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Showing posts from December, 2014

EdCamp Elmbrook 21

  We had out 5th annual EdCamp this past Saturday and it was a very different PD experience. Due to the pandemic, we help the EdCamp virtually. That meant that anyone across the globe could attend. While we usually only have educators from out region attend, we had educators across the nation and in some in Canada attend. In addition, we had an attendee from Turkey! The conference was conducted using Zoom and Zoom breakout rooms for the sessions. The team did a great job of organization and management. I could go on, but this is my first blog post in a while and I'd like to keep it brief. Below you'll find the session board for the day with notes docs linked. We had some wonderful sessions and the notes documents house some wonderful thoughts and resources. So, I recommend checking them out. Although this EdCamp was only for the morning, there was a lot of learning to be had. We had no technology issues from our end as organizers but I can imagine participants may have had iss

ePortfolios as Summary Assessment

An ePortfolio is a chance for a student to make the argument that they have mastered all the objectives in a course.   In the climax of Oliver Stone’s film JFK, Jim Garrison sums up his entire case by providing pieces of evidence in the hope of finding Clay Shaw guilty of conspiracy to assassinate President Kennedy.  Although the accuracy of many of the facts in the movie have been brought into question,  there is no doubt that the entire closing argument sequence of the film is a masterclass in editing and screenwriting.  Stone uses multiple film stocks to create the sense of cinema verite alongside of stocks that denote a subjective perspective.  If you have never seen it or haven’t seen the section in a while, seek it out.  I could probably teach an entire semester course on it. The ultimate goal of the ePortfolio in my class is to take the  place  of a traditional paper and pencil final exam.  The portfolio has a home page and a separate page for each unit.  The pur

My First PDSA Cycle

After visiting the Menomonee Falls School District I came away with a better idea of what the Plan, Do, Study, Act cycle looks like in the classroom.   Tony Stark did not build Iron Man in a day. (OK fanboys I should really be talking about the Mark II suit not "Iron Man")  He followed a cycle of failure and learning from that failure. This can clearly be seen in this clip from Iron Man I know I've talked about failure from success before, but that process is formalized in the PDSA cycle I saw in full effect in the Menomonee Falls School District.  My first true running of the cycle was in my last unit which covered rotational motion. This is a brief rundown of my first attempt at the cycle with my students. Plan  To make the plan process more personalized, I had students draft their own goal for the unit.  That goal was then placed in what I was calling the objective progress sheet.  It was a Google Sheet with a space of the unit goal, tracking of progress t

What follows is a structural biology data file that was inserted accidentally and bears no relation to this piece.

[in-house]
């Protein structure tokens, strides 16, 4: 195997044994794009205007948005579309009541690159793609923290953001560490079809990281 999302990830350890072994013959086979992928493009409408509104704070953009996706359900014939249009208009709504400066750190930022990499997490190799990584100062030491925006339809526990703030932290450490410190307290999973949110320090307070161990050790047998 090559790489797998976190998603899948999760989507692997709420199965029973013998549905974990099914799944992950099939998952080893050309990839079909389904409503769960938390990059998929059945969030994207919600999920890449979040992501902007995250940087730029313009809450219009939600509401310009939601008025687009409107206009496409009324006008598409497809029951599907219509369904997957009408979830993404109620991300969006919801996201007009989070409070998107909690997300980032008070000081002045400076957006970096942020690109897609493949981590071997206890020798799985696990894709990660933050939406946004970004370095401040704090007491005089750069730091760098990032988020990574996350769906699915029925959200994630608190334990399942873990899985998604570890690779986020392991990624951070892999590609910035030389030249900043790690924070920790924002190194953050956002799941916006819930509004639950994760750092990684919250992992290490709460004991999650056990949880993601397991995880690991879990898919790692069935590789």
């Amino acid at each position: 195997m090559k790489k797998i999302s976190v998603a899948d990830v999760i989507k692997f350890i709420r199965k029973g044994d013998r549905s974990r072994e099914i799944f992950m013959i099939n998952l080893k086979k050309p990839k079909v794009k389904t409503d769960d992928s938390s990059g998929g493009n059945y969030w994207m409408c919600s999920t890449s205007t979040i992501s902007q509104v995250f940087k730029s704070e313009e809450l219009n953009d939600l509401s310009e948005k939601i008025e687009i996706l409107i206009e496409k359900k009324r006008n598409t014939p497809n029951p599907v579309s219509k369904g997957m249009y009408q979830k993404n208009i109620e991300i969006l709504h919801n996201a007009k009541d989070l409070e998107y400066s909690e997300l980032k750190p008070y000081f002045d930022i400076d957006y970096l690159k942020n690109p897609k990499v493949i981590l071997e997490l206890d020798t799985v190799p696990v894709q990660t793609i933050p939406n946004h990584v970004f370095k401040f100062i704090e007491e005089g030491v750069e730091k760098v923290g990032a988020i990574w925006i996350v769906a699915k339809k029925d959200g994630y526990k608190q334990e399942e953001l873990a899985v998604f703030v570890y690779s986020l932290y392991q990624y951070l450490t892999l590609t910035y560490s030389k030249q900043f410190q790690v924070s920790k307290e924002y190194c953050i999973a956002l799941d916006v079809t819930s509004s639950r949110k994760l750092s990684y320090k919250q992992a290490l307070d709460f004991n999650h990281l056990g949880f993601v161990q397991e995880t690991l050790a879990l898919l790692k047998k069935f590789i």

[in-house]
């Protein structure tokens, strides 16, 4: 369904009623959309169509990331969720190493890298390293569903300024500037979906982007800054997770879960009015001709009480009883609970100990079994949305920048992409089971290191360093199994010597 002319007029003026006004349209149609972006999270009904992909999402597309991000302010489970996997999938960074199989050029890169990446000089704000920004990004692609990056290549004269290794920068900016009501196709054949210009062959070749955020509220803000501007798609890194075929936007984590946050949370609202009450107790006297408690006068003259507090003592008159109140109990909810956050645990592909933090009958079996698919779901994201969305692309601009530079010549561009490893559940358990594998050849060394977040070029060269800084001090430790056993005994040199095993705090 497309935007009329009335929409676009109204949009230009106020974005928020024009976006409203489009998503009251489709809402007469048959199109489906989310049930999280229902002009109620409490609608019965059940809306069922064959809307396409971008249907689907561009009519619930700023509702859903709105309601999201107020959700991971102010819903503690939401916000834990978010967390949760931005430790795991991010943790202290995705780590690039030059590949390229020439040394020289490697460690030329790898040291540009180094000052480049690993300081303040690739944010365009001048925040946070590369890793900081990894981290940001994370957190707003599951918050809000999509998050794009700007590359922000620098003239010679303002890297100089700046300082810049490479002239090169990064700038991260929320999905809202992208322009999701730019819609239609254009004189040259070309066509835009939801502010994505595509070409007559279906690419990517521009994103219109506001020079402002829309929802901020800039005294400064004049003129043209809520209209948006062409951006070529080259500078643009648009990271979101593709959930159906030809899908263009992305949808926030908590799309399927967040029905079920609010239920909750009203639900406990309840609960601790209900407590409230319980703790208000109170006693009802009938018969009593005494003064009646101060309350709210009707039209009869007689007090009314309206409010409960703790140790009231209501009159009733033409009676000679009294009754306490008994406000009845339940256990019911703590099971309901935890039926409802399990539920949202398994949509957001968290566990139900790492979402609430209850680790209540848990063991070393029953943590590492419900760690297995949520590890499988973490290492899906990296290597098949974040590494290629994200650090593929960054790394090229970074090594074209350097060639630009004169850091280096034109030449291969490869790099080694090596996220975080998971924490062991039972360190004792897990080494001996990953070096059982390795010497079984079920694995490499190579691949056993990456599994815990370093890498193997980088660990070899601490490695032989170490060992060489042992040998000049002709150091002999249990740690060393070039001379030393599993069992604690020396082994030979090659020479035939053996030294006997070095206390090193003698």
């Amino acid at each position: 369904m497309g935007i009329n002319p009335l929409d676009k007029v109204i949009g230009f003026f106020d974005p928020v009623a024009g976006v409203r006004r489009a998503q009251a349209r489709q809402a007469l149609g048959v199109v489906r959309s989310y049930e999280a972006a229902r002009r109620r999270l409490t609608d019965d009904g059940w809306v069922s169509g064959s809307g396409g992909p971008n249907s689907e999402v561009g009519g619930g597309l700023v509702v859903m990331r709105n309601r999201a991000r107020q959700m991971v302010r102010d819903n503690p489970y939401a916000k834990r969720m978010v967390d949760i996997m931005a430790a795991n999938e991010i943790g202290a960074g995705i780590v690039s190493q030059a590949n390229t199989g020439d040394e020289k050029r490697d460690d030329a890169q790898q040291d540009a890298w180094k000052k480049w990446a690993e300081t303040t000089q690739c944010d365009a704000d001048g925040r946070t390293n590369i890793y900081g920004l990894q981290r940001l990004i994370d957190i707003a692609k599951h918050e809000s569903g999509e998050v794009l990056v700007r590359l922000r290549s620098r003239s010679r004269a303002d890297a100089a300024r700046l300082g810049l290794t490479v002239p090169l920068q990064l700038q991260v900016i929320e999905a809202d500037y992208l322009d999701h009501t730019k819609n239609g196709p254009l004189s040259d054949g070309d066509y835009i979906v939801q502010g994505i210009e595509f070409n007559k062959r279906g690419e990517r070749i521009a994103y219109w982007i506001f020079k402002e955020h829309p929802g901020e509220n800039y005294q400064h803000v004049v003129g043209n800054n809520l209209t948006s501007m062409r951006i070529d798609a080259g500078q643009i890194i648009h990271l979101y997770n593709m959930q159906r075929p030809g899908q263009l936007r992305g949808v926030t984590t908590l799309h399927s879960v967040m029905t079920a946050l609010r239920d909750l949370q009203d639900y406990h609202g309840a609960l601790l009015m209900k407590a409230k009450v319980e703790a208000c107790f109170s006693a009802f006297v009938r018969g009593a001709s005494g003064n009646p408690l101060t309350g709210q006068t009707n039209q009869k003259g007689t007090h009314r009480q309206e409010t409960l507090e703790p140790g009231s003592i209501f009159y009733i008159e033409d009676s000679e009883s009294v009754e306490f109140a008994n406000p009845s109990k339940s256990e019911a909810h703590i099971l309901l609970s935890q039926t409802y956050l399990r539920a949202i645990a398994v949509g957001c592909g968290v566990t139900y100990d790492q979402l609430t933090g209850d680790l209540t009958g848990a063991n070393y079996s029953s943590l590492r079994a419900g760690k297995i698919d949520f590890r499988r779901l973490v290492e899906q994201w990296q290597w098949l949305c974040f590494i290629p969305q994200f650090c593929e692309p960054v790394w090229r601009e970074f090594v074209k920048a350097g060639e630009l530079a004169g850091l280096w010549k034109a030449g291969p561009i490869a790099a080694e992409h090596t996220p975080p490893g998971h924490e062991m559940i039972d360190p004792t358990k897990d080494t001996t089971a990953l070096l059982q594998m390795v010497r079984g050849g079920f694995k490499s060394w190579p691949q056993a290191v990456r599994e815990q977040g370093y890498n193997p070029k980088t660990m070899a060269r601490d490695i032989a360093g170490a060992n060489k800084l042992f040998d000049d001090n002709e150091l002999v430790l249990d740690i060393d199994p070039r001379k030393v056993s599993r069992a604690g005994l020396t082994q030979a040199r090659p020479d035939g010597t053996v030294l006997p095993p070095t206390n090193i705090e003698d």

Kahoot! and the Pressure of High Stakes Testing

In my AP classroom, I have presented my students with a conundrum.  I have created an environment where it is OK to fail because they will get an opportunity to try again.  But, many of them will be taking the AP exam for the course in order to get college credit. This is a high stakes, high pressure test.  How do I prepare them for the test but still allow them the freedom to fail on a daily basis? There are many high pressure professions in the world.  I can't imagine a greater pressure cooker, though, then active military duty.  Within that microcosm, it doesn't get any more life or death than being part of an explosive disposal team.  Katherine Bigelow's best picture winning film The Hurt Locker puts the viewer into the high stakes world of these brave soldiers.  It is important to note that Katherine Bigelow won the Academy Award for best director for her work on this film, the first woman to ever win this award. This leads me to a recent classroom activit

It Takes Failure to Succeed.

Non-content skills are what help to separate a traditional classroom project from one in a project based classroom.   In our current unit in AP Physics, students a critiquing how well a specific project teaches rotational motion to students. They are playing the role of a science teacher to see how well the project they found teaches the concepts tied to the unit's learning objectives.  The first step of this project is attempting to build a car powered by a mousetrap.  This is a process with a high failure rate.  Students need to use non-content skills such as critical thinking, problem solving, flexibility, and adaptability to build a working product. The video below highlights how some students used critical analysis of their failures to change their designs and find success. As a teacher it is really important to let students struggle but not feel hopeless.  It's a fine line the teacher has to walk between giving useful suggestions and giving away the keys to